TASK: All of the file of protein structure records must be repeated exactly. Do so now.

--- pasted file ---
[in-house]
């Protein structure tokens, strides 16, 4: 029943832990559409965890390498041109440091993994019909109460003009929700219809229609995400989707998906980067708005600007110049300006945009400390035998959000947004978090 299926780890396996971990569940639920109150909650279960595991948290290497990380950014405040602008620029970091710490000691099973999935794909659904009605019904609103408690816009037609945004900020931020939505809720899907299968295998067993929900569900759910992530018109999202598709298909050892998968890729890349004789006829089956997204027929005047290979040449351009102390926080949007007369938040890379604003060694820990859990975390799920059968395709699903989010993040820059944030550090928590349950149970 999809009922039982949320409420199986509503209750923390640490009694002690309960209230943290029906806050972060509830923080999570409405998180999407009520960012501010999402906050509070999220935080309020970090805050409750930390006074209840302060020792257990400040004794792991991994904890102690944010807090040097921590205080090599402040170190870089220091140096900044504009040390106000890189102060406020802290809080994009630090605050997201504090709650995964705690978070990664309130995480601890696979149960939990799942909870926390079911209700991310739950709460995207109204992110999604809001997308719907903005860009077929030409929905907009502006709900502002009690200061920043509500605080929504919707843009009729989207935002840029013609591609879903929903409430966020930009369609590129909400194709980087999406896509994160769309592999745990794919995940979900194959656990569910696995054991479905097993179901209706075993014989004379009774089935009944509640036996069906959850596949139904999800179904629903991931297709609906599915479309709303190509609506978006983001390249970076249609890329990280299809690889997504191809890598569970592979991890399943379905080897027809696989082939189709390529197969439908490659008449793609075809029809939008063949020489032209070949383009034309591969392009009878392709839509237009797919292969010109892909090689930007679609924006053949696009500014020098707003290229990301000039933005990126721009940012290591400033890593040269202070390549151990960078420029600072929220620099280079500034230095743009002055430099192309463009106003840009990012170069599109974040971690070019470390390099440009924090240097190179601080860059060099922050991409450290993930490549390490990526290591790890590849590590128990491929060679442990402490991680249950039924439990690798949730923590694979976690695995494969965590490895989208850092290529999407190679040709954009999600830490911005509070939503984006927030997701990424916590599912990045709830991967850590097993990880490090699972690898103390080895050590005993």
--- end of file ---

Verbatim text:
[in-house]
């Protein structure tokens, strides 16, 4: 029943832990559409965890390498041109440091993994019909109460003009929700219809229609995400989707998906980067708005600007110049300006945009400390035998959000947004978090 299926780890396996971990569940639920109150909650279960595991948290290497990380950014405040602008620029970091710490000691099973999935794909659904009605019904609103408690816009037609945004900020931020939505809720899907299968295998067993929900569900759910992530018109999202598709298909050892998968890729890349004789006829089956997204027929005047290979040449351009102390926080949007007369938040890379604003060694820990859990975390799920059968395709699903989010993040820059944030550090928590349950149970 999809009922039982949320409420199986509503209750923390640490009694002690309960209230943290029906806050972060509830923080999570409405998180999407009520960012501010999402906050509070999220935080309020970090805050409750930390006074209840302060020792257990400040004794792991991994904890102690944010807090040097921590205080090599402040170190870089220091140096900044504009040390106000890189102060406020802290809080994009630090605050997201504090709650995964705690978070990664309130995480601890696979149960939990799942909870926390079911209700991310739950709460995207109204992110999604809001997308719907903005860009077929030409929905907009502006709900502002009690200061920043509500605080929504919707843009009729989207935002840029013609591609879903929903409430966020930009369609590129909400194709980087999406896509994160769309592999745990794919995940979900194959656990569910696995054991479905097993179901209706075993014989004379009774089935009944509640036996069906959850596949139904999800179904629903991931297709609906599915479309709303190509609506978006983001390249970076249609890329990280299809690889997504191809890598569970592979991890399943379905080897027809696989082939189709390529197969439908490659008449793609075809029809939008063949020489032209070949383009034309591969392009009878392709839509237009797919292969010109892909090689930007679609924006053949696009500014020098707003290229990301000039933005990126721009940012290591400033890593040269202070390549151990960078420029600072929220620099280079500034230095743009002055430099192309463009106003840009990012170069599109974040971690070019470390390099440009924090240097190179601080860059060099922050991409450290993930490549390490990526290591790890590849590590128990491929060679442990402490991680249950039924439990690798949730923590694979976690695995494969965590490895989208850092290529999407190679040709954009999600830490911005509070939503984006927030997701990424916590599912990045709830991967850590097993990880490090699972690898103390080895050590005993």